Sustainable wildlife centre opens in 26-mile long Essex country park
A new wildlife discovery centre has opened in Essex’s River Lee Country Park – using fully recyclable materials that will reduce the building’s impact on landfill waste.
Situated in the 26-mile-long Lee Valley Regional Park – stretching from the Thames to Hertfordshire, the £700,000 wildlife discovery centre has replaced the former Bittern Information Point, which, after 30 years, had run the course of its lifespan.
The new centre offers far-reaching, 360-degree views of the surrounding area from the five-metre viewing tower, allowing bird watchers and nature lovers to take a closer look at the wildlife in the park.
CCTV system and live nest box camera footage, will provide bird watchers and nature lovers of all ages undisturbed, close-up access to the lake's wildlife – including key Biodiversity Action Plan species, the Eurasian bittern.
In collaboration with Lee Valley Regional Park Authority, architects Andris Berzins & Associates, and contractor Carmelcrest Construction, Perfect Circle, through our SCAPE Consultancy framework, provided project management, structural engineering, principal design, civil engineering and upfront QS costings to the project from early concept design to hand-over delivery.
Victoria Brambini, Managing Director of Perfect Circle
She continued, "Wartime bombing, changes in industry and post-war reconstruction meant that more than 50 years ago, the area surrounding the River Lee was derelict and neglected. But over the past five decades, the Lee Valley Regional Park Authority has been dedicated to transforming the area into a world-class destination."
"The coronavirus pandemic has shown us how much people value open spaces and the ability to get close to nature, so we are expecting it to become one of the most popular areas to visit for both the local community and tourists.” Victoria Brambini, Perfect Circle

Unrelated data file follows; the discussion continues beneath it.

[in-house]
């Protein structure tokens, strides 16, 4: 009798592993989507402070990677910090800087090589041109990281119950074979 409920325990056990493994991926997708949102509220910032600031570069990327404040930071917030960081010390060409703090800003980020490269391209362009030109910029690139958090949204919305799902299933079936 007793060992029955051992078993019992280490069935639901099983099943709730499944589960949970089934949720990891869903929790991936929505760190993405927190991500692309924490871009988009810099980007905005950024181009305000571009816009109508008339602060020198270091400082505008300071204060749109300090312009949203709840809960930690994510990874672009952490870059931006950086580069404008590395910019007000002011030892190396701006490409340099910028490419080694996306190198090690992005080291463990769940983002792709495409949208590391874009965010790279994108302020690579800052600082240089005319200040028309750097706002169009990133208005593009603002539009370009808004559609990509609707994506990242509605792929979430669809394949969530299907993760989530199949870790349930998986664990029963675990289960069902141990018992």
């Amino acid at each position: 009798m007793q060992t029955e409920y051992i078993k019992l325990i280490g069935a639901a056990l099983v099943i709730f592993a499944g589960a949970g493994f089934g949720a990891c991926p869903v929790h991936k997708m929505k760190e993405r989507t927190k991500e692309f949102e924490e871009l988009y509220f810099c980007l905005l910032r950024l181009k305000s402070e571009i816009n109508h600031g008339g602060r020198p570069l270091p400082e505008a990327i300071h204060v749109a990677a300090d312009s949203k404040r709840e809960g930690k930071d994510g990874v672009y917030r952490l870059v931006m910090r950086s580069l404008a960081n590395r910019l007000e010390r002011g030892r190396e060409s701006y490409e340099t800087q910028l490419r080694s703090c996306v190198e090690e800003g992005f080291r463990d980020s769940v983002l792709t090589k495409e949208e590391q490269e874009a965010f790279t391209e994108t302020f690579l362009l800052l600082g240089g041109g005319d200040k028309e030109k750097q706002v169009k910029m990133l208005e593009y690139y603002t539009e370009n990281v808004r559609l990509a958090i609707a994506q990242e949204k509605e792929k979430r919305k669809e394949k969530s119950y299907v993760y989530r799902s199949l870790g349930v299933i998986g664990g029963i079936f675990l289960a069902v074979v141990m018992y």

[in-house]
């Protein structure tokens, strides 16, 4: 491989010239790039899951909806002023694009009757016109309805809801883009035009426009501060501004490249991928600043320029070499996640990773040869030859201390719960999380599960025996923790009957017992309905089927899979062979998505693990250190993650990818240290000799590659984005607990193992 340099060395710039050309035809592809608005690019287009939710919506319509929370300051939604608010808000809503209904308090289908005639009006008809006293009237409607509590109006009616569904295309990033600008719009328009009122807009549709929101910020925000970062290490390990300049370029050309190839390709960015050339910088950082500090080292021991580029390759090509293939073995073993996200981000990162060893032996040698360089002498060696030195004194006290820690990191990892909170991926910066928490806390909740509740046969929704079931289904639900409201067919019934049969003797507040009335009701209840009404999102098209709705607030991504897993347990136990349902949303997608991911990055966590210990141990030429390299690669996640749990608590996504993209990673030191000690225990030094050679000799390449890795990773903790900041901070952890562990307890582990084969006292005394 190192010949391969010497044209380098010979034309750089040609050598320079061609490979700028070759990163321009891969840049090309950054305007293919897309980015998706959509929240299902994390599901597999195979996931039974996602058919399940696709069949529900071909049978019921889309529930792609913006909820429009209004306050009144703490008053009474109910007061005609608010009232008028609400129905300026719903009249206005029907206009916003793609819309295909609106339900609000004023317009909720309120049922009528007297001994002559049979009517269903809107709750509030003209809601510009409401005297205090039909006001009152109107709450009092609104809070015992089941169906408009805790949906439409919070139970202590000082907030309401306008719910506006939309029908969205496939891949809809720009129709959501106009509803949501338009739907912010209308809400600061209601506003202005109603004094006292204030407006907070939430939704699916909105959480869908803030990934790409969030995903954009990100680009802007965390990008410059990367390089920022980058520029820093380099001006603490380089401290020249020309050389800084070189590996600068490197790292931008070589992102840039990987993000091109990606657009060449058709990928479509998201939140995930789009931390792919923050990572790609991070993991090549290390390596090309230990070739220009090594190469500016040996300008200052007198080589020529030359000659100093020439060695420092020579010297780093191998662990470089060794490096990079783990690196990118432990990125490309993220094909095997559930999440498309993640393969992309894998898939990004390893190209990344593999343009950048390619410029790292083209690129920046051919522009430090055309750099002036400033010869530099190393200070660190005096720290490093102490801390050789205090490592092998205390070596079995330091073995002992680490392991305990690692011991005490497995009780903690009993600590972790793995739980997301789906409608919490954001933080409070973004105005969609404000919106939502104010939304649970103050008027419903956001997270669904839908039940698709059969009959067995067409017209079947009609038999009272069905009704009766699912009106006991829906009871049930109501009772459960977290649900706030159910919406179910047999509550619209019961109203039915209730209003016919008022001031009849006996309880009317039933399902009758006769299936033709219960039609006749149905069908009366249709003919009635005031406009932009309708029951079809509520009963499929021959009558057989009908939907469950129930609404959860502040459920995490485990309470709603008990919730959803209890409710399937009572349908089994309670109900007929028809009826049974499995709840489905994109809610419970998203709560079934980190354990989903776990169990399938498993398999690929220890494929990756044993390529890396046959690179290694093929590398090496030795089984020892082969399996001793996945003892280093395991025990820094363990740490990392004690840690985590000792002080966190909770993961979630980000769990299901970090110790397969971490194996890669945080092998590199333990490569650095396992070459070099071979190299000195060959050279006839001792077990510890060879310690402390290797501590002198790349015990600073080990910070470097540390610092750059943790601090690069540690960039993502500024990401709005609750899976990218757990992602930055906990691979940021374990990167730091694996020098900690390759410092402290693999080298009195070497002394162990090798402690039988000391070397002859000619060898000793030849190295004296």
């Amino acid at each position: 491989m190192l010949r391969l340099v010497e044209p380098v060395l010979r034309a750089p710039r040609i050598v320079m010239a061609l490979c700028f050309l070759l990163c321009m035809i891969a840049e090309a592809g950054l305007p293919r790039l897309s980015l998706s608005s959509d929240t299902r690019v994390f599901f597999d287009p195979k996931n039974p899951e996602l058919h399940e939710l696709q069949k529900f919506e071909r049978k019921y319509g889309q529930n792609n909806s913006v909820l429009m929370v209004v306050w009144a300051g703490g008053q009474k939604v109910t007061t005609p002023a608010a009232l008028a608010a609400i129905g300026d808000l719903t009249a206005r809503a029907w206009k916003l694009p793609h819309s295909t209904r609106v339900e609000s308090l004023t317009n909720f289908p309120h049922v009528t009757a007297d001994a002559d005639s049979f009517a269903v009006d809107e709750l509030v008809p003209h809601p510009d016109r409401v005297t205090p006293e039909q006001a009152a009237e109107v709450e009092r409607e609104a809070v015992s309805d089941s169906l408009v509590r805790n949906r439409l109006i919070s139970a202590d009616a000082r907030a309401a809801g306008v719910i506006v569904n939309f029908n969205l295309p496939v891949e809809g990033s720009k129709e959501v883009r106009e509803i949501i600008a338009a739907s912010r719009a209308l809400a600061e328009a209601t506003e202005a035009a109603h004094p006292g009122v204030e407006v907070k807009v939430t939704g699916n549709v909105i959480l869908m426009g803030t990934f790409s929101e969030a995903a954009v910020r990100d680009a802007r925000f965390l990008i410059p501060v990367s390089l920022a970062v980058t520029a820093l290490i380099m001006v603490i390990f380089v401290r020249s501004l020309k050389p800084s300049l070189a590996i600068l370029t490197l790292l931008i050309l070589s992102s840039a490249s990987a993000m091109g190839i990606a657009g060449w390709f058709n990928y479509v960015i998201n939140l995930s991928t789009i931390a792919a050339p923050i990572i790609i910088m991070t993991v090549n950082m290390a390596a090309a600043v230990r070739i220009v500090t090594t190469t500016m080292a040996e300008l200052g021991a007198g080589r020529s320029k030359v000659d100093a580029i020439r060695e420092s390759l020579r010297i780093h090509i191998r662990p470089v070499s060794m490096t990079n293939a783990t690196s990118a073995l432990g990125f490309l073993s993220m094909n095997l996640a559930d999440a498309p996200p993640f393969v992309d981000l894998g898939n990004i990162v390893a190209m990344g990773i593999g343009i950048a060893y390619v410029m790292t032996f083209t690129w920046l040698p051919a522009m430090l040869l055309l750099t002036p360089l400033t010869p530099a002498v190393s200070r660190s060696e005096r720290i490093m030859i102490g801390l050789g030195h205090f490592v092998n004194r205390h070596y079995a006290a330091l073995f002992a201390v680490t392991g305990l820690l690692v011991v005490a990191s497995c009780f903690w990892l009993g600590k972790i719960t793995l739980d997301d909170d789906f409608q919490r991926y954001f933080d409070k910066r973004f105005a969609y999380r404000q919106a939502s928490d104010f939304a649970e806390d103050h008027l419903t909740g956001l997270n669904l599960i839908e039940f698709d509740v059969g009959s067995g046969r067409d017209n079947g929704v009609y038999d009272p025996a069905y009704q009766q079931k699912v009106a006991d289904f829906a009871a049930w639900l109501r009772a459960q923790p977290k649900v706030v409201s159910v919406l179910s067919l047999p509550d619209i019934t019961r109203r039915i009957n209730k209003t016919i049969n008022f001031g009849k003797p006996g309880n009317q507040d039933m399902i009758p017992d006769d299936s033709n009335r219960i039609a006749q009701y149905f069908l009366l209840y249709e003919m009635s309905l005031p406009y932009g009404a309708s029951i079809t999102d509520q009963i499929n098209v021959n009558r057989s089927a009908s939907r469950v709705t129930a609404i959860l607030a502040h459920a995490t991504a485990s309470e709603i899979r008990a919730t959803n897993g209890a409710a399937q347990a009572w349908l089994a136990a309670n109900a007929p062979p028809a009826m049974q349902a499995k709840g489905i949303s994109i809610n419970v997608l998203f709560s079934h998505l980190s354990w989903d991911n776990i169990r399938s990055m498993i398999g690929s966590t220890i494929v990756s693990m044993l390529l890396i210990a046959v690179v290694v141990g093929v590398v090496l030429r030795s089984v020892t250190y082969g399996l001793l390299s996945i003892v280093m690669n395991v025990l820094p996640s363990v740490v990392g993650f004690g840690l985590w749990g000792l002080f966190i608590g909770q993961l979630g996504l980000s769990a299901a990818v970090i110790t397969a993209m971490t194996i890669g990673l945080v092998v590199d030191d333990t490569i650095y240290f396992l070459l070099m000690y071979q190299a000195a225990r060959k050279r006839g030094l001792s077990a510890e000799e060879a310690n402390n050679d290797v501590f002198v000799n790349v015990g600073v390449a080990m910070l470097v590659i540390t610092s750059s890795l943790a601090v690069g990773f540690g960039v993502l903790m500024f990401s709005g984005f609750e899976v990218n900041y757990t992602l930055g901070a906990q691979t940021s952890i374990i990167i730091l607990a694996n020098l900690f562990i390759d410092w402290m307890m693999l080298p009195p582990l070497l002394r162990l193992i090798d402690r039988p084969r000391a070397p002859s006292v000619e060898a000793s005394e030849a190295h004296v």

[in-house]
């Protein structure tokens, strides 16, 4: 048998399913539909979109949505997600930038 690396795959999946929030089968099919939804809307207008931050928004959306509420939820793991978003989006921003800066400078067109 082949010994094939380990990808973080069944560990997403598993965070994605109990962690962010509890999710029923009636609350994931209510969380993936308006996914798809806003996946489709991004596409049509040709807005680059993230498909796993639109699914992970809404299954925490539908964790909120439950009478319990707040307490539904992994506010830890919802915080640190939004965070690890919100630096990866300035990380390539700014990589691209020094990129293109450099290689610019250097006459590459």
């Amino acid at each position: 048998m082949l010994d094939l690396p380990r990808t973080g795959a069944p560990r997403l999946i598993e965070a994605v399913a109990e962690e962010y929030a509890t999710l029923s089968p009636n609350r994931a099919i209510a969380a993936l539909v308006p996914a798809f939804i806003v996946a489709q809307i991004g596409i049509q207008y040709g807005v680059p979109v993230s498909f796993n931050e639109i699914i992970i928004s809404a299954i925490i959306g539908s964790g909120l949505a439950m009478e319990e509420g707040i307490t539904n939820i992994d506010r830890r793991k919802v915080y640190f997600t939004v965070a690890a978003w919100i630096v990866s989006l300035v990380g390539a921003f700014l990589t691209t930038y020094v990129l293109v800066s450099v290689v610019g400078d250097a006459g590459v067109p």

The centre, which is equipped with ramps and lifts to make it accessible to all, provides an area for the community and tourists to appreciate the wildlife. There is also a fully accessible information point and a two-tier viewing area at ground level, with a separate wildlife information room.
Hannah Hamilton, Regional Partner for the south east at Perfect Circle
Hannah continued, "All materials can be dismantled, reused and recycled; the helical piles can be unscrewed and reused, all timber elements can be chipped and used for biofuel, gabion retaining walls can be reused, and the foundations can be recycled because they aren’t composed of concrete.
"The innovative facility demanded sustainable materials for sub-structure and super-structure elements to overcome difficult site constraints – the area is located on a remote site between two rivers with limited access – and Covid-19 restrictions.
"The structural design, led by Pick Everard associate Jayesh Patel, incorporated off-site construction techniques – including Keller helical piles, pre-fabricated glulam beams, and spliced steel framing – to reduce manual handling risks, construction waste and improve site logistics."
"The construction programme also had to take into account bird migration patterns and nesting, with construction activities being monitored for noise to minimise disruption to the local wildlife, such as bird migration and nests." Hannah Hamilton, Perfect Circle
Mark Robinson, Group Chief Executive at SCAPE
Mark continued, "With these principles at heart, Perfect Circle and Lee Valley Regional Park Authority have delivered a community asset that sets a positive example.
“In addition, this project demonstrates the benefits of using a direct award framework to access the very best technical expertise to solve these kinds of complex challenges with innovation and a keen eye on high quality, sustainable delivery.”
All materials used for the wildlife discovery centre can be dismantled, reused and recycled; the helical piles can be unscrewed and reused, all timber elements can be chipped and used for biofuel, gabion retaining walls can be reused, and the foundations can also be recycled because they aren’t composed of concrete. This will reduce the impact on landfill waste once the building reaches the end of its design life after 50 years.
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